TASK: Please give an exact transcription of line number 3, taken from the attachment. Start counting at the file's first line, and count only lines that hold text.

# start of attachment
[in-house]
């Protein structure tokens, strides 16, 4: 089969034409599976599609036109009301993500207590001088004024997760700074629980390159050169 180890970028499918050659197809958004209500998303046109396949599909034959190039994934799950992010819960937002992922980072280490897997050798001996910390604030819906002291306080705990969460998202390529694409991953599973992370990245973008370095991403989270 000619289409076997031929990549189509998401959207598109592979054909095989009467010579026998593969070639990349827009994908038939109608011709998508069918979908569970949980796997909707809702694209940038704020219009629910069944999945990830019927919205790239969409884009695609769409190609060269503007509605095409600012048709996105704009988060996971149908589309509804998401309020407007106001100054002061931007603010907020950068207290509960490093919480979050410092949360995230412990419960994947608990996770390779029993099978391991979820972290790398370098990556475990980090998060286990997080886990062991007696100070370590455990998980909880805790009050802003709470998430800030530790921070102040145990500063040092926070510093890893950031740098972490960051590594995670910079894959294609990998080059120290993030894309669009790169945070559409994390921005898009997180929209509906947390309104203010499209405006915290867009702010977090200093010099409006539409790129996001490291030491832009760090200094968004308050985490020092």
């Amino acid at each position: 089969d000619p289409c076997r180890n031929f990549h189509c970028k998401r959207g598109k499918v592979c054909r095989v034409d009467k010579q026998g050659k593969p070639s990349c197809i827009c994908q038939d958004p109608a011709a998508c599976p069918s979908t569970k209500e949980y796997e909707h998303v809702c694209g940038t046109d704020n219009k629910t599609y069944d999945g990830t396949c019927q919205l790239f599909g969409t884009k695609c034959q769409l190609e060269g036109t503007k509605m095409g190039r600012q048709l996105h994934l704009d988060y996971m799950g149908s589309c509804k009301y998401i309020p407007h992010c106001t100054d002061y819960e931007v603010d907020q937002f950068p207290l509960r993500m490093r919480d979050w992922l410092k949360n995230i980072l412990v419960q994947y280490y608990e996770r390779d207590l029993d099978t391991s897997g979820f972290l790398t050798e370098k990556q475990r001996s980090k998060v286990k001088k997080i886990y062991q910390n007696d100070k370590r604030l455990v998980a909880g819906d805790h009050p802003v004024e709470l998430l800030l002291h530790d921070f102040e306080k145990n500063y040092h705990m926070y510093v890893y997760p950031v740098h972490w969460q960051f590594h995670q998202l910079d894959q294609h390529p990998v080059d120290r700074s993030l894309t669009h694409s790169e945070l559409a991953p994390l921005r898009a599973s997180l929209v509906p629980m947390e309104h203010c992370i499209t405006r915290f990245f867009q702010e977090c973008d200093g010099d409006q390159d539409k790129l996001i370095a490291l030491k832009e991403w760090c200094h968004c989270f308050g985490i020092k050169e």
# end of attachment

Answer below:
């Amino acid at each position: 089969d000619p289409c076997r180890n031929f990549h189509c970028k998401r959207g598109k499918v592979c054909r095989v034409d009467k010579q026998g050659k593969p070639s990349c197809i827009c994908q038939d958004p109608a011709a998508c599976p069918s979908t569970k209500e949980y796997e909707h998303v809702c694209g940038t046109d704020n219009k629910t599609y069944d999945g990830t396949c019927q919205l790239f599909g969409t884009k695609c034959q769409l190609e060269g036109t503007k509605m095409g190039r600012q048709l996105h994934l704009d988060y996971m799950g149908s589309c509804k009301y998401i309020p407007h992010c106001t100054d002061y819960e931007v603010d907020q937002f950068p207290l509960r993500m490093r919480d979050w992922l410092k949360n995230i980072l412990v419960q994947y280490y608990e996770r390779d207590l029993d099978t391991s897997g979820f972290l790398t050798e370098k990556q475990r001996s980090k998060v286990k001088k997080i886990y062991q910390n007696d100070k370590r604030l455990v998980a909880g819906d805790h009050p802003v004024e709470l998430l800030l002291h530790d921070f102040e306080k145990n500063y040092h705990m926070y510093v890893y997760p950031v740098h972490w969460q960051f590594h995670q998202l910079d894959q294609h390529p990998v080059d120290r700074s993030l894309t669009h694409s790169e945070l559409a991953p994390l921005r898009a599973s997180l929209v509906p629980m947390e309104h203010c992370i499209t405006r915290f990245f867009q702010e977090c973008d200093g010099d409006q390159d539409k790129l996001i370095a490291l030491k832009e991403w760090c200094h968004c989270f308050g985490i020092k050169e």